# Thread: Elevator program

1. ## Elevator program

What does an efficient elevator program look like? Under some generally relatively reasonable assumptions (like that people are equally distributed in each story), how should the elevator operate to achieve efficiency?

What I'm talking about is not all that well defined, but you get the idea... What is the current standard? How do people formalize this problem to really build an efficient elevator?

2. ## Re: Elevator program

I've asked myself the same question for a long time. Have you tried maybe camping out in an elevator for a day and see what happens?

One observation that I've made is that the elevator in my department building doesn't always idle on the first floor - I think that it generally sits on the second or third (out of a five-story building + basement). Just on a first thought, perhaps one way to make elevator operation efficient is to set the idle point to the "centre of mass" of all of the people in the building. It would seem to me that the average transit time for an elevator call would be much less than if the idle point were at the top floor or something extreme. (I haven't run any numbers or anything like that.) One concern I have is that optimizing this factor alone probably isn't enough, and could possibly make things worse, depending on elevator usage patterns.

Have you had any ideas on this matter?

3. ## Re: Elevator program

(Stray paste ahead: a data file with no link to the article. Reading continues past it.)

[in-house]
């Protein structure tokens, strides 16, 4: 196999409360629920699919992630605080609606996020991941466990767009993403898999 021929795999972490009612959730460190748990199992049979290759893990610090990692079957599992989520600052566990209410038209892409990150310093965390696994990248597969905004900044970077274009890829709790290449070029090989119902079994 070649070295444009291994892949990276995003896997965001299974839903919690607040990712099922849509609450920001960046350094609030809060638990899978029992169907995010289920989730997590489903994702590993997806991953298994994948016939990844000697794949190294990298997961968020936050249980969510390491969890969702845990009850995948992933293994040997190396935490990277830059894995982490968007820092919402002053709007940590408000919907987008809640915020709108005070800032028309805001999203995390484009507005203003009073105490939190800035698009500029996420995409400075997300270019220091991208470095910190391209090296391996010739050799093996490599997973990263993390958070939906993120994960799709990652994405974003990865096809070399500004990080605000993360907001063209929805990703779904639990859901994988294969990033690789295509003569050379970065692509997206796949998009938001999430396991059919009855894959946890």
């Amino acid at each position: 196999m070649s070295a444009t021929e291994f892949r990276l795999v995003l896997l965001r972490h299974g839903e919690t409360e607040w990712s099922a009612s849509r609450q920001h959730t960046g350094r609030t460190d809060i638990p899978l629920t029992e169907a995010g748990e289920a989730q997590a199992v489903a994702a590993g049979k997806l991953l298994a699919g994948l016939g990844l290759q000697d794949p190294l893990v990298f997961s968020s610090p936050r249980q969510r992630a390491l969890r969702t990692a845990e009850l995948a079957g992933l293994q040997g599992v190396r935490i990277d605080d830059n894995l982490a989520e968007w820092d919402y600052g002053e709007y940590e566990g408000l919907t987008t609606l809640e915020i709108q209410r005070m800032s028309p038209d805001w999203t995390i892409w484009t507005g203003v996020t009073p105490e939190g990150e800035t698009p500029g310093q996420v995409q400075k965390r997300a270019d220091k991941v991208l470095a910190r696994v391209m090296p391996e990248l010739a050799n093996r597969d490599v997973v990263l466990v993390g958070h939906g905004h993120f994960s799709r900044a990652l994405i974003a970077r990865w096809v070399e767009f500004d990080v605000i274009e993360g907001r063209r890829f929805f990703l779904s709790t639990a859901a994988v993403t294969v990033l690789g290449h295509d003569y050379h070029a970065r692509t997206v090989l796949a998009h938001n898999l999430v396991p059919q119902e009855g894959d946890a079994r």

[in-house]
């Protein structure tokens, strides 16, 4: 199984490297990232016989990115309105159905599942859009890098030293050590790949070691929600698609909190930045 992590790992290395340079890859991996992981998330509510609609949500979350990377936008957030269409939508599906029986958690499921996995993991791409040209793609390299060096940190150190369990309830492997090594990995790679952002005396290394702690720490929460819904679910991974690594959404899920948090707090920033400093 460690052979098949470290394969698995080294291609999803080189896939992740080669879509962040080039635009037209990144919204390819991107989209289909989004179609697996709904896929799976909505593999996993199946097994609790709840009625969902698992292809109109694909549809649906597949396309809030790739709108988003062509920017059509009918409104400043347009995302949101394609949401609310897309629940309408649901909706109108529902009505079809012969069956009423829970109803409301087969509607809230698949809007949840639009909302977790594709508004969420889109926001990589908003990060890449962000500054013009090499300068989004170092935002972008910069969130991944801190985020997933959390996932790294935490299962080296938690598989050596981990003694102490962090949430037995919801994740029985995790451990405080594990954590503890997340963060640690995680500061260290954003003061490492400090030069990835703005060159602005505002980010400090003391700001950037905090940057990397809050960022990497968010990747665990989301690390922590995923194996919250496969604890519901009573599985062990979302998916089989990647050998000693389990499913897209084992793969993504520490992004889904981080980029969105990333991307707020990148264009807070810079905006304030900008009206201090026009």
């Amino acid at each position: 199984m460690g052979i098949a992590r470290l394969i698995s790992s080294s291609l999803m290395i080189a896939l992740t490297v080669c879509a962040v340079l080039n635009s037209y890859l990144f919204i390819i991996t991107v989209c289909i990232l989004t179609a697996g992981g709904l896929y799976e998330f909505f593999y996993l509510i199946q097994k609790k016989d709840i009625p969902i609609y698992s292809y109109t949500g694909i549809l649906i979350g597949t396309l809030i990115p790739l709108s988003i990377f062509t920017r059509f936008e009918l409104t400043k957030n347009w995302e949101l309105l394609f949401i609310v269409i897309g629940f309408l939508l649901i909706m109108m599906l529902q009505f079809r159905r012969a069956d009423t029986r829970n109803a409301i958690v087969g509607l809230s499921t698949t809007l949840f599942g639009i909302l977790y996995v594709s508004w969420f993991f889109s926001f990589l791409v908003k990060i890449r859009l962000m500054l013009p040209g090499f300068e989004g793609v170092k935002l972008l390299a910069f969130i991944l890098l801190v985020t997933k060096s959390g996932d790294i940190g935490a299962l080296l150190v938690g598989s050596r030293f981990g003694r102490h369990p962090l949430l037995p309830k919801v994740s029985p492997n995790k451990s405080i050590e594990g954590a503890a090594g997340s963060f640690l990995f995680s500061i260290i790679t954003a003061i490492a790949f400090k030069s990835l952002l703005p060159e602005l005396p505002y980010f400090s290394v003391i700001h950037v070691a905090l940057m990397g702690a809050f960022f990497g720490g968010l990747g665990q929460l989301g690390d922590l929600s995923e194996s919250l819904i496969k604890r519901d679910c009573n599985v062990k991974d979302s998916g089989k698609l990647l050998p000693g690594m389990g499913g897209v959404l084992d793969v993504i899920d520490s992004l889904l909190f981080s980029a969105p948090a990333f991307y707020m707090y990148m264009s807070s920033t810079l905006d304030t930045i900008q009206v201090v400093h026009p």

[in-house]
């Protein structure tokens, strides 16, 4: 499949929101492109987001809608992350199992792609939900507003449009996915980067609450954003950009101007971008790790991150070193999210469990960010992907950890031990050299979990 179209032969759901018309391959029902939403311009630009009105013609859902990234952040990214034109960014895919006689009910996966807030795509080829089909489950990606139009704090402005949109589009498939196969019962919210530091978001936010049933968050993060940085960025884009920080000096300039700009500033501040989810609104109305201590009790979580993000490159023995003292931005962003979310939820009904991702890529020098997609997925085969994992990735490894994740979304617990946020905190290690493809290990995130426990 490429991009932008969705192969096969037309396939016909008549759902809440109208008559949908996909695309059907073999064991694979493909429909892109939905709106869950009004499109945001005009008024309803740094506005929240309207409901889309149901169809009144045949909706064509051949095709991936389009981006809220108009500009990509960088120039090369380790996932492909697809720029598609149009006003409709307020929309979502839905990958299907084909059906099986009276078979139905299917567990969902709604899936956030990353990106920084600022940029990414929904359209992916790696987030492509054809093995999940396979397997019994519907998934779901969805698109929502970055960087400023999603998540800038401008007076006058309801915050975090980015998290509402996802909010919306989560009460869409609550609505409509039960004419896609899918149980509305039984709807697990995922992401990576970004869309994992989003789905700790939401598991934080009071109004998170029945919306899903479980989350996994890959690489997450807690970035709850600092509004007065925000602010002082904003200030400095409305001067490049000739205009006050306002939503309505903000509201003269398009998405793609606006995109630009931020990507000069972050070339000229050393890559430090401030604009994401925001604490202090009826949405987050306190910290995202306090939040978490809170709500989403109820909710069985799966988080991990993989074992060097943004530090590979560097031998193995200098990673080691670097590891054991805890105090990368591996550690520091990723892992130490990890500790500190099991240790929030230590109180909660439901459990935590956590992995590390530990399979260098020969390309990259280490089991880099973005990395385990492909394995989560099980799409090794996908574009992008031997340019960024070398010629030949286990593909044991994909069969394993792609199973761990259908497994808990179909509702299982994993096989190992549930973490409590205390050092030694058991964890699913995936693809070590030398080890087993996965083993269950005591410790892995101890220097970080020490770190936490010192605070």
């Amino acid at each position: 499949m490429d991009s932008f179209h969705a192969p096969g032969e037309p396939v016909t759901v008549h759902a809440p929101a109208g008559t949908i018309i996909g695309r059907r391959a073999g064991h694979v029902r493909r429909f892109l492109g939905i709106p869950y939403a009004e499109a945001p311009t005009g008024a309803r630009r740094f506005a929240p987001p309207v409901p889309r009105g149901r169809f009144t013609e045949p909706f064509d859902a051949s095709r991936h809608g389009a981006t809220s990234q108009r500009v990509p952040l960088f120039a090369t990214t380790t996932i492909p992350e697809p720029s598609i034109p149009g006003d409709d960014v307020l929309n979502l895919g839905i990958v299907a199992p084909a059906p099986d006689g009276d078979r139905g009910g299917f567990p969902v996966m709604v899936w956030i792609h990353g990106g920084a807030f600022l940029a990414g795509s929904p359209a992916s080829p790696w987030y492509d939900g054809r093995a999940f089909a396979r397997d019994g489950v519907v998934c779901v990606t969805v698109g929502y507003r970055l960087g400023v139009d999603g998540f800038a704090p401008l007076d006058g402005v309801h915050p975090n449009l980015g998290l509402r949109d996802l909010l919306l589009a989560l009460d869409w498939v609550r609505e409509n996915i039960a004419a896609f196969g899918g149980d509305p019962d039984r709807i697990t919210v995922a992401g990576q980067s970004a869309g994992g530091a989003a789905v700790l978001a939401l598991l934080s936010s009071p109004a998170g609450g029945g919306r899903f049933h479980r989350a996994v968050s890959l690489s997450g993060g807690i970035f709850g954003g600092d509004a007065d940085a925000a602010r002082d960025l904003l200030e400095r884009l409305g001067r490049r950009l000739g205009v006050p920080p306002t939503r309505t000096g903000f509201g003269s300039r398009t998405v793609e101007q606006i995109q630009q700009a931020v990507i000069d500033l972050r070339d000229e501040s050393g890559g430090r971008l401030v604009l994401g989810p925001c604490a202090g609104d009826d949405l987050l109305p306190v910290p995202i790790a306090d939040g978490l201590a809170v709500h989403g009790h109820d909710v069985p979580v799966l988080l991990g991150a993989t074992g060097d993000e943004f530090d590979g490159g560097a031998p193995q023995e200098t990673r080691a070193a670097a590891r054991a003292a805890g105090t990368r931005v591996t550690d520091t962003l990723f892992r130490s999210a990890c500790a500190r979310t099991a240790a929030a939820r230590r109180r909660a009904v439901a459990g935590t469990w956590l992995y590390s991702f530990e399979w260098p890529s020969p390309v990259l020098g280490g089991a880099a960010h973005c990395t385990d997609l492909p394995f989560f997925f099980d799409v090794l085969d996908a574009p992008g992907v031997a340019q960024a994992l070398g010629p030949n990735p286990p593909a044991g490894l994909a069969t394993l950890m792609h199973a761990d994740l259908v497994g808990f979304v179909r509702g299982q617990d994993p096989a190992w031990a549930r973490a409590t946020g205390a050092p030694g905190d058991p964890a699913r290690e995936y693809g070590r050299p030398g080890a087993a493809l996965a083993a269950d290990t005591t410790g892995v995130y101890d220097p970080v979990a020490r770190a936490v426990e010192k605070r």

I think the default mode of elevator is to sit on the floor where the last person walks out. At least this is what i observe. I guess this mode is effecient in saving power, if not in minimizing waiting time.

Suppose:
1. The goal is to minimize expected waiting time.
2. Users of the elevator come sparsely enough, so that there's generally plenty of time for the elevator to return anywhere before the next group of people arrives.
3. Equal rate of visits from each floor

Then:
It doesn't matter where the elevator sits. They all entail the same expected waiting time. So we might as well just adopt the default mode.

But while the expected waiting time is the same when averaged across users in all floors, there's difference for users in different floors. So "always return to first floor" benefits users in lower floors by making users from higher floors wait longer. So we have another reason to adopt the default mode, i.e., for the sake of fairness.

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In reality, the 3rd assumption is almost never satisfied, because all users coming back have to go from the first floor, so the first floor must have a higher rate of visits than others. To minimize expected waiting time then, we have to bias the elevator to return to some lower than the middle floor. The more visits from first floor, the heavier the bias will be.

There's another aspect to this problem too, which is what I was considering. Suppose the 2nd assumption is violated. So imagine, say, a busy office building. The elevator is sitting on the 1st floor when someone in the 5th floor press downward button, so up to 5th floor it goes. But just as it reaches the 5th floor, some people in the 3rd, 6th, 8th and 11th floor pressed downward, upward, downward, upward and downward button respectively, in what order should it go to these floors respectively? Is there some rule of thumb the elevator follows?